When your Child says ‘No’

Tired of asking your child to do something and getting a ‘no’ in response? Here are some ways of asking which are more likely to lead to cooperation – and when they don’t, options for dealing with ‘no’ without getting stuck or stressed.

In the video (60 seconds)

One strategy to use to help get cooperation from your child. More information in the longer video below.

In the video (7 minutes)

More discussion of why our children say ‘no’, and what we can do to bring connection rather than conflict.

A manageable thing to try

I hope the strategies in these videos will give you some inspiration and new things to try which will start to shift ‘no’ situations. Ultimately though, you may find that you are still finding yourself getting wound up or stuck when you are in the thick of difficult times with your child, and all the strategies in the world won’t help.

My experience is that I have needed to find a comprehensive approach to help me build the deeply connected relationship that I want to have with my child. Though I still lose it – as I did this morning trying to get out of the door to school, I get very few of the ‘no’ challenges in the first place, and when I do get them, I can usually deal with them differently. Those tools need much more explanation than I find possible in one or two videos, but they are there. I say this to offer reassurance that it’s a common experience to see things you don’t like in how you are parenting, and not know yet how to change them.

In the meantime, one thing which can really help is to work on the piece about resourcing yourself. Think about what really nourishes you as a parent. If you feel guilty about taking time and space for yourself, remember that when you don’t, your child or partner or someone else almost inevitably ends up paying for it. If you find yourself thinking that you simply can’t find the time and space given the age of your children / how much you have on being a single parent / the pressure of work / the admin that’s needed to make life happen / the pressure your partner is under, I invite you to challenge yourself to look at whether there are small steps you can take. Could you relax your rules about TV and sit them in front of a screen for an hour? Could you say ‘no’ earlier to what your children are asking you? Could you do something which works for you even if another parent might make judgments about what you are doing?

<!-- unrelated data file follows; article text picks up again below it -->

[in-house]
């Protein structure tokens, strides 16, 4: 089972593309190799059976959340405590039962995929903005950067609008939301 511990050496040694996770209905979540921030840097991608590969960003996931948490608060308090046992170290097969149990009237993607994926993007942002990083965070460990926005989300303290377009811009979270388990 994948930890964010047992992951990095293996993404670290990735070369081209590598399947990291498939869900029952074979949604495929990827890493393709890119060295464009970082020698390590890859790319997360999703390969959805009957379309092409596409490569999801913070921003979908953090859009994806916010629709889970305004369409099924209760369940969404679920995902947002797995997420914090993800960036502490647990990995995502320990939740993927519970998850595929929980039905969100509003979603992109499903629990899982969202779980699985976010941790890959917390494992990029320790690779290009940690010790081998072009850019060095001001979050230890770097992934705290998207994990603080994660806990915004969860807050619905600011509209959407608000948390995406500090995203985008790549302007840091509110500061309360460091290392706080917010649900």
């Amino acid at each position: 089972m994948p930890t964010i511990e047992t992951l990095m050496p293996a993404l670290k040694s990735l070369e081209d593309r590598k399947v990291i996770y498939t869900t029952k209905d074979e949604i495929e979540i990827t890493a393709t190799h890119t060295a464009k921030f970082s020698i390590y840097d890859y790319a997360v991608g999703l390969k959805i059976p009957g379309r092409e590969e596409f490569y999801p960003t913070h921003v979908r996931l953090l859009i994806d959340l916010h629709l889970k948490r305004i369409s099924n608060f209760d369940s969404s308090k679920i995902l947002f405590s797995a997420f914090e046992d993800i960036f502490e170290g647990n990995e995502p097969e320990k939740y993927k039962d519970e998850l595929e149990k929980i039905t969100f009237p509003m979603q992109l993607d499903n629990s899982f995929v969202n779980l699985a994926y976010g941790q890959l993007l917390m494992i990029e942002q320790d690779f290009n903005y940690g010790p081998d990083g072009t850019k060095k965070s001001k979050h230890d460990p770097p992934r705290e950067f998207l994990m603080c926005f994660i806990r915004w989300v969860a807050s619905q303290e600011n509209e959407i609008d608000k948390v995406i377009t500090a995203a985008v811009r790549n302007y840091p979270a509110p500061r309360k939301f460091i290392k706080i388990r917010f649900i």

Further reading

Transformative Parenting: Why Children Say ‘No!’. I love this article. I rarely read things which I agree with from start to finish, but this is one of them. It covers the developmental importance of ‘no’, how ‘no’ doesn’t signify an underlying lack of connection with our children, and 3 simple steps for dealing with ‘no’, including the suggestion to ‘collect’ before you direct.

Inbal Kashtan: When a Child Says ‘No’. How to hear a child’s no, and how with repeated experiences that give the child confidence that adults respect his needs as well as their own, he will steadily develop greater capacity for considering others’ needs and acting to meet them.

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